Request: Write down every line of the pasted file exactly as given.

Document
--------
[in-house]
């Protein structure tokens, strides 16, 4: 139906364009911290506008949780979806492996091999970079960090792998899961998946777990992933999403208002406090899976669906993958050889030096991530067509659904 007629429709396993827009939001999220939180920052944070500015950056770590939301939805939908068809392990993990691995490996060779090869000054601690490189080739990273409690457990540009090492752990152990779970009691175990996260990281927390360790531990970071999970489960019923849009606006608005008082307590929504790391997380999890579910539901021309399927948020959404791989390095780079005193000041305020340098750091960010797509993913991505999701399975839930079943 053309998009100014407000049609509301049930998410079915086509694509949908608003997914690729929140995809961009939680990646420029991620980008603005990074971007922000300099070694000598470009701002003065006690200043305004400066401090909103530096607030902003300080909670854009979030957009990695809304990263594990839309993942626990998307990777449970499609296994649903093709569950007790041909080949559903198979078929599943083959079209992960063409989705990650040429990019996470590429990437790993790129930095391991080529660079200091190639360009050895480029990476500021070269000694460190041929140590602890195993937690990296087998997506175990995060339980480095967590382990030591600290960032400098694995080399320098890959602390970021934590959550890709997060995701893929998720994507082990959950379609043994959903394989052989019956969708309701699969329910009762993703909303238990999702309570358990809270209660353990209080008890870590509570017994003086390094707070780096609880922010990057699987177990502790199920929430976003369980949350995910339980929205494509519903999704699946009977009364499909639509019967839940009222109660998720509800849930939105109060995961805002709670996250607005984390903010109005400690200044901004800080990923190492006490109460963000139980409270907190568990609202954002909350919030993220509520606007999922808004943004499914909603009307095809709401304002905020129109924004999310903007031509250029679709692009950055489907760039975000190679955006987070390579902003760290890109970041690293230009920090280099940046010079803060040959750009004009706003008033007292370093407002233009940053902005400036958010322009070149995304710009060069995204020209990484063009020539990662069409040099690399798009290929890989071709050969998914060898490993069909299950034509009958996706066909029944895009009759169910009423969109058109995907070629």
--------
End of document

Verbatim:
[in-house]
């Protein structure tokens, strides 16, 4: 139906364009911290506008949780979806492996091999970079960090792998899961998946777990992933999403208002406090899976669906993958050889030096991530067509659904 007629429709396993827009939001999220939180920052944070500015950056770590939301939805939908068809392990993990691995490996060779090869000054601690490189080739990273409690457990540009090492752990152990779970009691175990996260990281927390360790531990970071999970489960019923849009606006608005008082307590929504790391997380999890579910539901021309399927948020959404791989390095780079005193000041305020340098750091960010797509993913991505999701399975839930079943 053309998009100014407000049609509301049930998410079915086509694509949908608003997914690729929140995809961009939680990646420029991620980008603005990074971007922000300099070694000598470009701002003065006690200043305004400066401090909103530096607030902003300080909670854009979030957009990695809304990263594990839309993942626990998307990777449970499609296994649903093709569950007790041909080949559903198979078929599943083959079209992960063409989705990650040429990019996470590429990437790993790129930095391991080529660079200091190639360009050895480029990476500021070269000694460190041929140590602890195993937690990296087998997506175990995060339980480095967590382990030591600290960032400098694995080399320098890959602390970021934590959550890709997060995701893929998720994507082990959950379609043994959903394989052989019956969708309701699969329910009762993703909303238990999702309570358990809270209660353990209080008890870590509570017994003086390094707070780096609880922010990057699987177990502790199920929430976003369980949350995910339980929205494509519903999704699946009977009364499909639509019967839940009222109660998720509800849930939105109060995961805002709670996250607005984390903010109005400690200044901004800080990923190492006490109460963000139980409270907190568990609202954002909350919030993220509520606007999922808004943004499914909603009307095809709401304002905020129109924004999310903007031509250029679709692009950055489907760039975000190679955006987070390579902003760290890109970041690293230009920090280099940046010079803060040959750009004009706003008033007292370093407002233009940053902005400036958010322009070149995304710009060069995204020209990484063009020539990662069409040099690399798009290929890989071709050969998914060898490993069909299950034509009958996706066909029944895009009759169910009423969109058109995907070629």